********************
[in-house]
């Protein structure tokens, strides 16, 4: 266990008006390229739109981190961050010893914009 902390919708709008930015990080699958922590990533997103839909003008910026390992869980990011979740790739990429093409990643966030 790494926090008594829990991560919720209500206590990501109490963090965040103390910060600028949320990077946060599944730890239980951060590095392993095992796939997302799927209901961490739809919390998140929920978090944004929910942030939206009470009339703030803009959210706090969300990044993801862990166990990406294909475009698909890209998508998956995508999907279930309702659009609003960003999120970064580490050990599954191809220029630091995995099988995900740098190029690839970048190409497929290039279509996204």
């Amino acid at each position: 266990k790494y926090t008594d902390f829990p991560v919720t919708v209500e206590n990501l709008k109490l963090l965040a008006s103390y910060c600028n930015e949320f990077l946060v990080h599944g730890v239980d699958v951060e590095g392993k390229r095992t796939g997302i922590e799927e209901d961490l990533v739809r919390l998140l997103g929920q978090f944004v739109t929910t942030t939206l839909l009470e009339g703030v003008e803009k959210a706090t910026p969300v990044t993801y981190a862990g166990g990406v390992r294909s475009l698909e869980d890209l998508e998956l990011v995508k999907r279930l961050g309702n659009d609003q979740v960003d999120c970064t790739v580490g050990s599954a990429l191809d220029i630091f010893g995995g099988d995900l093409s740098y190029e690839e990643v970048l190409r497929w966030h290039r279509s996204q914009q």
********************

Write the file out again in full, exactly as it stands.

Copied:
[in-house]
């Protein structure tokens, strides 16, 4: 266990008006390229739109981190961050010893914009 902390919708709008930015990080699958922590990533997103839909003008910026390992869980990011979740790739990429093409990643966030 790494926090008594829990991560919720209500206590990501109490963090965040103390910060600028949320990077946060599944730890239980951060590095392993095992796939997302799927209901961490739809919390998140929920978090944004929910942030939206009470009339703030803009959210706090969300990044993801862990166990990406294909475009698909890209998508998956995508999907279930309702659009609003960003999120970064580490050990599954191809220029630091995995099988995900740098190029690839970048190409497929290039279509996204």
């Amino acid at each position: 266990k790494y926090t008594d902390f829990p991560v919720t919708v209500e206590n990501l709008k109490l963090l965040a008006s103390y910060c600028n930015e949320f990077l946060v990080h599944g730890v239980d699958v951060e590095g392993k390229r095992t796939g997302i922590e799927e209901d961490l990533v739809r919390l998140l997103g929920q978090f944004v739109t929910t942030t939206l839909l009470e009339g703030v003008e803009k959210a706090t910026p969300v990044t993801y981190a862990g166990g990406v390992r294909s475009l698909e869980d890209l998508e998956l990011v995508k999907r279930l961050g309702n659009d609003q979740v960003d999120c970064t790739v580490g050990s599954a990429l191809d220029i630091f010893g995995g099988d995900l093409s740098y190029e690839e990643v970048l190409r497929w966030h290039r279509s996204q914009q």